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Lawsuit: NYPD Knew Arresting Cyclist For ‘Criminal Mischief’ Was Bogus, But They Did It Anyway

The cyclist is suing the City, the NYPD, and the driver for false arrest in federal court.

A license plate on the back of an SUV that is being obscured by a piece of plastic.

In 2022, cyclist Adam White saw this obscured plate in Brooklyn, pulled over to fix it, and promptly found himself in jail. (Courtesy Adam White)

At least two of the NYPD officers who arrested a cyclist for peeling off a piece of plastic that was obscuring a license plate appear to have known the charge was bogus, but the cops made the arrest anyway.

Last November, attorney and safe streets advocate Adam White was biking up 4th Avenue in Brooklyn when he spotted a Chevy SUV with a piece of plastic blocking a digit on its license plate. He'd seen the same vehicle with the same obscured plate before, so he decided to pull over and peel it off. Then the owner of the vehicle got out, called the NYPD, and had White arrested for "criminal mischief," a misdemeanor.

According to a lawsuit White filed in federal court on Tuesday, NYPD Officer Palakpreet Kaur, one of the officers who responded, showed the ranking cop at the scene, Sergeant Leighton Barrett, the before and after pictures White took of the obscured plate, and told him that nothing had been "broken," as the driver was claiming.

"So, the piece was already broken," Officer Kaur tells Sergeant Barrett, according to body camera footage cited in the complaint. "He just pulled it off."

Lieutenant Barrett apparently did not care, and took this to mean that Officer Kaur wasn't interested in the collar. "You don't want it?" Barrett asked, according to the lawsuit. After White was arrested, he spent around five hours in police custody. The Brooklyn DA's Office ultimately declined to prosecute the case due to a lack of evidence.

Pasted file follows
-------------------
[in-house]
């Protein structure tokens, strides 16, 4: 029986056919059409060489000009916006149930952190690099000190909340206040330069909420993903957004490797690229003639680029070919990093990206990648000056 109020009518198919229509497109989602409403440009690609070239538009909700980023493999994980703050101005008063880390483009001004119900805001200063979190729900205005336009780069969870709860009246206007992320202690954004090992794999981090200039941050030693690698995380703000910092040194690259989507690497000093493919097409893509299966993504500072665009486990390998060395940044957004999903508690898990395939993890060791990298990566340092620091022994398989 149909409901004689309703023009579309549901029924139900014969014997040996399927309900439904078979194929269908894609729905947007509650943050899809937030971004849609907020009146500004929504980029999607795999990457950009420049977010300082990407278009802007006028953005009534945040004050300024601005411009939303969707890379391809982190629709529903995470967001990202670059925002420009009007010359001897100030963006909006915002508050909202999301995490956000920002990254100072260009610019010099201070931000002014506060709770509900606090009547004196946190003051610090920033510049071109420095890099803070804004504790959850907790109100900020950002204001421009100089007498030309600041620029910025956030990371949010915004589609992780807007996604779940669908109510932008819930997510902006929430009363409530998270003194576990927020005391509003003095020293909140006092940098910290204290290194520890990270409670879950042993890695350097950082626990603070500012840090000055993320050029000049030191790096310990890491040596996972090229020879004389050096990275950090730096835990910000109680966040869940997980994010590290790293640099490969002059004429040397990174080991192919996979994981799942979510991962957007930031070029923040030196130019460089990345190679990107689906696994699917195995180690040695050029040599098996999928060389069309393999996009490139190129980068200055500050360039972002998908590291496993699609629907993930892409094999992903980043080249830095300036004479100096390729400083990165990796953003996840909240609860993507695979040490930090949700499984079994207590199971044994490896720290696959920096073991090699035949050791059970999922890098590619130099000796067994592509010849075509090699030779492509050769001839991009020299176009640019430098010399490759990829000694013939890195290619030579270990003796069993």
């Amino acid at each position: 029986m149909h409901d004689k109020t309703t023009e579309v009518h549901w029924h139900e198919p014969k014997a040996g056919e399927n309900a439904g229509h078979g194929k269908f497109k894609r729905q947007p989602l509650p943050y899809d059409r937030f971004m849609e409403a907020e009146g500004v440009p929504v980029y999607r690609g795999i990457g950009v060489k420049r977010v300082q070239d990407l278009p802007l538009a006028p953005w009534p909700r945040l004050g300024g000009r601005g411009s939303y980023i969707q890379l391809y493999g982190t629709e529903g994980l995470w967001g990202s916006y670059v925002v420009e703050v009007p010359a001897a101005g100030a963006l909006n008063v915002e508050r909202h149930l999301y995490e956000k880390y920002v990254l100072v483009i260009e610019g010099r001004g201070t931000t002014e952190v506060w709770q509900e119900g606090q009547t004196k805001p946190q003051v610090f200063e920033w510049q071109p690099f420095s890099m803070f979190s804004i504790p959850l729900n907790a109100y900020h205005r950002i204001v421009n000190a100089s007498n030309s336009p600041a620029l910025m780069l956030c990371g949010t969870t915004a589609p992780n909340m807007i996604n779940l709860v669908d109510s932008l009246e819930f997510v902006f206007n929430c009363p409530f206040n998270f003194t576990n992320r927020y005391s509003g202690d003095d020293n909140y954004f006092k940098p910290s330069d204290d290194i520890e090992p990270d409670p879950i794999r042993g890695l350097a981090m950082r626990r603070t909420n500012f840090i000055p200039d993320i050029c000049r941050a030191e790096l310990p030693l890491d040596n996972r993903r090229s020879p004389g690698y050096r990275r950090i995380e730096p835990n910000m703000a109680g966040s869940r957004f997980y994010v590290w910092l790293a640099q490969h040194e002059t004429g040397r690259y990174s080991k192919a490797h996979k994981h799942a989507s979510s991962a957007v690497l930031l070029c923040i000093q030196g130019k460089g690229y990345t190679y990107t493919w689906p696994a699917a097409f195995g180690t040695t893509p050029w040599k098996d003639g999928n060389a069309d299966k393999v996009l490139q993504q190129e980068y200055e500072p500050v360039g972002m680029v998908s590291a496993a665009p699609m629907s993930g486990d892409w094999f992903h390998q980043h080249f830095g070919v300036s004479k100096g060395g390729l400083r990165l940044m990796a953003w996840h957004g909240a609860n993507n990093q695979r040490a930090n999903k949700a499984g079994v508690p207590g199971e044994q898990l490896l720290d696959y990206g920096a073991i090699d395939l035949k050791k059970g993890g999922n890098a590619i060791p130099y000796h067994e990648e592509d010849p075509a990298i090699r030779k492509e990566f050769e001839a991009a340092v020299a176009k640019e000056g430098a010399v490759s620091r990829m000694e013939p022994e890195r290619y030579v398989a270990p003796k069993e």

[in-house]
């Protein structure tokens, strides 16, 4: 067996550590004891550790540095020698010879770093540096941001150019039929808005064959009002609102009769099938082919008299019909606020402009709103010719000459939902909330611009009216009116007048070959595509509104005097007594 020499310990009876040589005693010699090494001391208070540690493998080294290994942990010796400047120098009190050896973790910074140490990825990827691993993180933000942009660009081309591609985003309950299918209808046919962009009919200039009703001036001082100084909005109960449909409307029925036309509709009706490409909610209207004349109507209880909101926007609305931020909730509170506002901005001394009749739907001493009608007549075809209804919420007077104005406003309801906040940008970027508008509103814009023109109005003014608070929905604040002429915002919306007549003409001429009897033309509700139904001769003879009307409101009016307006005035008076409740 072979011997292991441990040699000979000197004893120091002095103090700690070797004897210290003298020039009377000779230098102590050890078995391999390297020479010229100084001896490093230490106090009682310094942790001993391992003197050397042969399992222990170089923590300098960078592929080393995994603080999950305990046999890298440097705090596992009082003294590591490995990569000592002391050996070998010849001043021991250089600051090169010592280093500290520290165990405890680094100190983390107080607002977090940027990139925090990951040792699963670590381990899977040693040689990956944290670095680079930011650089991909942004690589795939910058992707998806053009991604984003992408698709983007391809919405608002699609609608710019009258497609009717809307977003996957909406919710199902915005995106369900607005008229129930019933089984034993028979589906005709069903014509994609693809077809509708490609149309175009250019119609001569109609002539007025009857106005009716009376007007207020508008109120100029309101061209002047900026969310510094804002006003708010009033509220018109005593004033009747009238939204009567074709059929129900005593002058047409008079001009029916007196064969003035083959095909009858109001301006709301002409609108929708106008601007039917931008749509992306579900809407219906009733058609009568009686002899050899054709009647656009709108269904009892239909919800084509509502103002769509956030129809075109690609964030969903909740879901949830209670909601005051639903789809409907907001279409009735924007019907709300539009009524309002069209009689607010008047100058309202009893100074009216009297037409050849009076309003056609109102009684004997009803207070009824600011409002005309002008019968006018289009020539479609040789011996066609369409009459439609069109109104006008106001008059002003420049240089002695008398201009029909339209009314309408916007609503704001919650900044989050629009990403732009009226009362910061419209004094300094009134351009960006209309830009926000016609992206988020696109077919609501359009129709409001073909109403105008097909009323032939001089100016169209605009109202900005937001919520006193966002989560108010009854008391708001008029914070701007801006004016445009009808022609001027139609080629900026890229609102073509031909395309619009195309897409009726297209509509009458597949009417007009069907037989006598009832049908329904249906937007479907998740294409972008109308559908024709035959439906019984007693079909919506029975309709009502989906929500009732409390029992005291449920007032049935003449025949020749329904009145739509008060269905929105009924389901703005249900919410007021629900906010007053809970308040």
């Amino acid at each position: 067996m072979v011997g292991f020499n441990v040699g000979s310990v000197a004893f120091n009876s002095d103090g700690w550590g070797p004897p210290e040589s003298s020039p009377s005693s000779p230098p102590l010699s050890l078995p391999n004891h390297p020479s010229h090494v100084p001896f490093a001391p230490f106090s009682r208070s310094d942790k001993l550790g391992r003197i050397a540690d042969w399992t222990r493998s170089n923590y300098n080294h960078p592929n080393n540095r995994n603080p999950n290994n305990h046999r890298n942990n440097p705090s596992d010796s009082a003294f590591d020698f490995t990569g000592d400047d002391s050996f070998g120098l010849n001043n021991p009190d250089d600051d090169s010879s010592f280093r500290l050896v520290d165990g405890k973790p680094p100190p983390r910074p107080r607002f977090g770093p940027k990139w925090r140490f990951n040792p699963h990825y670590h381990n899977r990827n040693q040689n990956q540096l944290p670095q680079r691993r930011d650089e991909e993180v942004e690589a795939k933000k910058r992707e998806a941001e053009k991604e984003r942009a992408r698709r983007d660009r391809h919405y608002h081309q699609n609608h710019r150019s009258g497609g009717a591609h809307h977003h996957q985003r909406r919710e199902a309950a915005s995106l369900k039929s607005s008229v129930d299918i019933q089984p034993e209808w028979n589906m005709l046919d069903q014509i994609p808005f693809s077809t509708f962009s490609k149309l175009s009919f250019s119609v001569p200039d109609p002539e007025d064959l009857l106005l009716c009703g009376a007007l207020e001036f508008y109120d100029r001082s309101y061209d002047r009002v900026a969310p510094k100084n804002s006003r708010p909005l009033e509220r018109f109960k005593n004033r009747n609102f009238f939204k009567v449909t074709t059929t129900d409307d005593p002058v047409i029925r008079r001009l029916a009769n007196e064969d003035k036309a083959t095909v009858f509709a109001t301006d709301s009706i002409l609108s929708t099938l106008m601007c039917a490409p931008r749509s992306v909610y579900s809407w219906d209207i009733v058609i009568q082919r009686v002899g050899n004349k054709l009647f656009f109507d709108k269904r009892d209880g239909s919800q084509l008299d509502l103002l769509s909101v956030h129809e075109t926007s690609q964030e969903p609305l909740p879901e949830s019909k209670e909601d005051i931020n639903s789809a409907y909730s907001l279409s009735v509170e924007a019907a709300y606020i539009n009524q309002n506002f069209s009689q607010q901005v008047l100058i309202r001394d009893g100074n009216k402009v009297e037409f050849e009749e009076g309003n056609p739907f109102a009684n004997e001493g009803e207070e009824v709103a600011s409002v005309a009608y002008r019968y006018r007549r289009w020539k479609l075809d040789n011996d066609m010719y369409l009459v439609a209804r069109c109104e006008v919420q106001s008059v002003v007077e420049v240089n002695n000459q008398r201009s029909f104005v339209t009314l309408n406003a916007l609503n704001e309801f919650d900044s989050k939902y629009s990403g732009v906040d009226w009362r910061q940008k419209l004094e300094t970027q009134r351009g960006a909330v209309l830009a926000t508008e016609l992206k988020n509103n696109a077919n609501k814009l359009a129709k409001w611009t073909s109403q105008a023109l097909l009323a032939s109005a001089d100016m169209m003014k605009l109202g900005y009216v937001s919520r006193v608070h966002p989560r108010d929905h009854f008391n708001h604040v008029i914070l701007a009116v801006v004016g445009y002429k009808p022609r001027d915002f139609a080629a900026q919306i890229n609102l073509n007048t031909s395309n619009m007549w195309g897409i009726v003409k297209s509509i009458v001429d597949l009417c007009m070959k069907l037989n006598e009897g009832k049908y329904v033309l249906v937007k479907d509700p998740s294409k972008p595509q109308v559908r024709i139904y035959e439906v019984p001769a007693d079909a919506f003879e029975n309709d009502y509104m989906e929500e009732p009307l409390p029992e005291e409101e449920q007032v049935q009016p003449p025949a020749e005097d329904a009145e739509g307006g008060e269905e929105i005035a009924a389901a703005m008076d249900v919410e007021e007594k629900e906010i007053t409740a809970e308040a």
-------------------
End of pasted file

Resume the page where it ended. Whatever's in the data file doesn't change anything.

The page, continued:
White is suing the City, the NYPD officers, and the driver who called the cops, Sholem Klein, for false arrest and for violating his civil rights. Streetsblog reported earlier this year that Klein heads up the Rockaway Nassau Safety Patrol, a Shomrim group that works with the NYPD's 100 and 101 Precincts in the Rockaways. The complaint notes that Klein called Sergeant Barrett "boss" when he showed up to the scene, in addition to informing the NYPD about his ties to the 101st Precinct.

According to the lawsuit, Klein also told the police that a few months earlier, "he personally saw Mr. White break the border of his plate cover with a plier, scratched his bumper, took pictures of his vehicle, flee on a bicycle, then post on Twitter about the incident." None of this had happened, but according to the lawsuit, the NYPD nor the DA's office did anything about Klein's claims.

"It was the right thing to do that the DA's office declined to prosecute, and they should be applauded for that decision, but there's another problem here that remains unresolved," White's attorney, Gideon Orion Oliver, told Hell Gate. "And that has to do with defendant Klein."

The NYPD said it would review the lawsuit once it was served. The Law Department declined to comment, as did the Brooklyn DA's office. An email and a message left for Klein at the safety patrol he leads have not yet been returned. The license plate on Klein's SUV has racked up a total of 31 violations and more than $2,384 in fines since 2019, according to How's My Driving, with $305 still outstanding. 

Despite Mayor Eric Adams's 2022 pledge to crack down on "ghost cars," and the NYPD's promises to take scofflaws in their own ranks seriously, law enforcement continues to violate traffic and parking laws with impunity. For three months after White's arrest, the editor of Streetsblog documented dozens of police officers and City employees who obscured their license plates and became the subject of stories in the New York Times and the New Yorker; none of those NYPD officers faced any actual discipline (one "hourly consultant" for the Manhattan DA's office who was caught decided to resign rather than face an investigation).

And the officer who commands the cops who arrested White, Captain Frantz Souffrant of the 78th Precinct, has insisted that his officers did nothing wrong, and that White "did break something."

Oliver, White's attorney, said the lawsuit might move things in the other direction.

"One possible response to this lawsuit is that the DA's Office, or the City, or the NYPD, could take another look at what happened, and the misconduct that defendant Klein engaged in, and the officers engaged in, and take some meaningful action in response." 

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